In the House, Rep. Frank Hornstein, DFL-Minneapolis, was previously transportation policy chair and for the last two years has been the DFL lead on the Transportation Policy and Finance Committee. He said he plans to keep transportation issues front and center as a legislator. There’s an unparalleled situation regarding Rep.-elect Ron Erhardt, DFL-Edina. Erhardt served nine terms in the House as a Republican and was ousted by his own party. For part of that time, he was chairman of the Transportation Policy Committee. Erhardt has said he’s been told he can carry his seniority forward in the DFL Caucus, which would put him among the top ten most senior caucus members and in line for a gavel.

K-12 Education

While many veterans of the Senate DFL Caucus have departed in the last two years, former K-12 Education Finance Chair LeRoy Stumpf, DFL-Plummer, remains. First elected to the Senate in 1982, Stumpf has the most seniority in the Senate, which gives him the clout to go just about wherever he wants.

A more controversial figure on education issues is Sen. Terri Bonoff, DFL-Minnetonka. She was first elected in a special election in 2005 and now possesses sufficient seniority to be in line for a gavel. Bonoff has drawn praise from the business community and criticism from teachers unions for some of the education policies that she has championed.

In the House, where former K-12 Finance Committee Mindy Greiling, DFL-Roseville, is retiring, Rep. Carlos Mariani, DFL-St. Paul, who previously chaired the K-12 Education Policy and Oversight Committee, is becoming one of the most senior members of the caucus and stands as a likely choice to run K-12 Education Finance.

Environment

Rep. Jean Wagenius, DFL-Minneapolis, is likely to return to the Environment Finance Committee she led when the DFL last controlled the House. Rep. Kent Eken, DFL-Twin Valley, who at that time was chairman of the environment policy committee, has been elected to the Senate. It’s uncertain whether Environment will be a single committee or split between policy and finance areas.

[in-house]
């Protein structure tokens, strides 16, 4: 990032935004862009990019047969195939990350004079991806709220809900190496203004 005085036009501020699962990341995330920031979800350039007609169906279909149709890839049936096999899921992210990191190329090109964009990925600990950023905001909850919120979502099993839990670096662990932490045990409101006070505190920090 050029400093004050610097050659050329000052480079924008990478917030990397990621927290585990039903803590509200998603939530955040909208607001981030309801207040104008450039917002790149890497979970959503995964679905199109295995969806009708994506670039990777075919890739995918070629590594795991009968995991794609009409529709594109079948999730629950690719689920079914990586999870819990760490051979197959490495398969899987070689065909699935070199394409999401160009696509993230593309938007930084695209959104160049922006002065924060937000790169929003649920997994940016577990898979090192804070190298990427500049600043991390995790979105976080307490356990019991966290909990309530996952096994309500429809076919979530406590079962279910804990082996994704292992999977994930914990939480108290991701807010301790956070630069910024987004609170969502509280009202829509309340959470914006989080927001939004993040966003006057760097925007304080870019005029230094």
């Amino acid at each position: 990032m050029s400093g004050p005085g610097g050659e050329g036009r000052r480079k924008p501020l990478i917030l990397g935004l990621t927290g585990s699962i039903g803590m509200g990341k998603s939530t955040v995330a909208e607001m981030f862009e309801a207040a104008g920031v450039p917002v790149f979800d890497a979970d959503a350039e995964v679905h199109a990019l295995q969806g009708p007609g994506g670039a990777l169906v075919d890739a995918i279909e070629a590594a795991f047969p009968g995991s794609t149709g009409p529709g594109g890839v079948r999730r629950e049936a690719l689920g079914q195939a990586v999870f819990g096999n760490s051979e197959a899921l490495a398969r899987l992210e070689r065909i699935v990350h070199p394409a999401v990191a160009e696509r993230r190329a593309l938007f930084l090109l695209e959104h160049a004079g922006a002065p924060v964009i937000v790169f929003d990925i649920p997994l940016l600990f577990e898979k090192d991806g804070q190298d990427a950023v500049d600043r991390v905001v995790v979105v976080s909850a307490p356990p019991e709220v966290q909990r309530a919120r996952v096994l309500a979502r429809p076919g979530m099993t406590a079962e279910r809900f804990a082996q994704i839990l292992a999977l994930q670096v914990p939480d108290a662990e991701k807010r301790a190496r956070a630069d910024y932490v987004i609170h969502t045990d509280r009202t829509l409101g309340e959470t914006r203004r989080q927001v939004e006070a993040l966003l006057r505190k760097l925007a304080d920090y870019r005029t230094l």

In the Senate, where former chairwoman Ellen Anderson has retired, Sen. Tom Saxhaug, DFL-Grand Rapids, is in position for the job after having served in the past as chairman of forestry and game and fish subcommittees. Saxhaug said he’s interested in being Environment chairman. Lobbying over the committee will center around whether its membership represents a pro-business or pro-environmental tilt — or, as some refer to it, whether the committee is “brown” or “green.”

Agriculture

The DFL House and Senate are bereft of long-time agriculture committee chairmen. Sen. Jim Vickerman, DFL-Tracy, retired in 2010 and Rep. Al Juhnke, DFL-Willmar, was defeated that same year. Among senior members of the Senate DFL with much knowledge of ag, the pickings are slim. One possibility is Sen.-elect Kent Eken, DFL-Twin Valley, who is entering the freshman class but served on agriculture committees for most of the five terms he served in the House.

Insiders will recall that Sen. Doug Magnus, R-Slayton, became Agriculture Committee chairman in 2010 in his first year in the Senate after coming over from the House. Eken pulled off a hard-fought election win in the Red River Valley and is somebody the caucus will want to promote. Another former House member turned senator who has an ag background is Sen. Lyle Koenen, DFL-Clara City. Koenen was elected to the Senate from the House in a special election earlier this year, which on paper gives him more seniority than Eken.

Commerce

The Senate DFL’s former Commerce chair, Linda Scheid, died from cancer in June 2011. Sen. Dan Sparks, DFL-Austin, is a possible candidate for the Commerce gavel. Rep. Joe Atkins, DFL-Inver Grove Heights, oversaw Commerce when House DFLers last held the majority, and he was the lead minority member on the panel during the last two years. This year, however, Atkins has so far declined to disclose his committee preferences.